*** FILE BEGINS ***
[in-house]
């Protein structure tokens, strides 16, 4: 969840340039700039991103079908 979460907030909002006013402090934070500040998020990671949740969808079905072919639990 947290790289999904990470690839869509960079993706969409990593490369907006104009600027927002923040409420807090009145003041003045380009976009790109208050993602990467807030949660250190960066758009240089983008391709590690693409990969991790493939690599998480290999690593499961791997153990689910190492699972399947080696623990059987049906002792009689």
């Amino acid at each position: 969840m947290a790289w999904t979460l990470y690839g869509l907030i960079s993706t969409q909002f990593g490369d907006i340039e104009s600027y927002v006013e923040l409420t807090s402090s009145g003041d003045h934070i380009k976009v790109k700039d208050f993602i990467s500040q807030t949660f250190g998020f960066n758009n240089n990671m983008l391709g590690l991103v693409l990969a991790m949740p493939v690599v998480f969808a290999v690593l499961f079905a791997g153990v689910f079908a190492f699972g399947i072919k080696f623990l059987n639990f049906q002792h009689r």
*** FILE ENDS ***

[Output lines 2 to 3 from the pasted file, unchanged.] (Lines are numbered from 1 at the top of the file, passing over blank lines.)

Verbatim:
């Protein structure tokens, strides 16, 4: 969840340039700039991103079908 979460907030909002006013402090934070500040998020990671949740969808079905072919639990 947290790289999904990470690839869509960079993706969409990593490369907006104009600027927002923040409420807090009145003041003045380009976009790109208050993602990467807030949660250190960066758009240089983008391709590690693409990969991790493939690599998480290999690593499961791997153990689910190492699972399947080696623990059987049906002792009689």
């Amino acid at each position: 969840m947290a790289w999904t979460l990470y690839g869509l907030i960079s993706t969409q909002f990593g490369d907006i340039e104009s600027y927002v006013e923040l409420t807090s402090s009145g003041d003045h934070i380009k976009v790109k700039d208050f993602i990467s500040q807030t949660f250190g998020f960066n758009n240089n990671m983008l391709g590690l991103v693409l990969a991790m949740p493939v690599v998480f969808a290999v690593l499961f079905a791997g153990v689910f079908a190492f699972g399947i072919k080696f623990l059987n639990f049906q002792h009689r």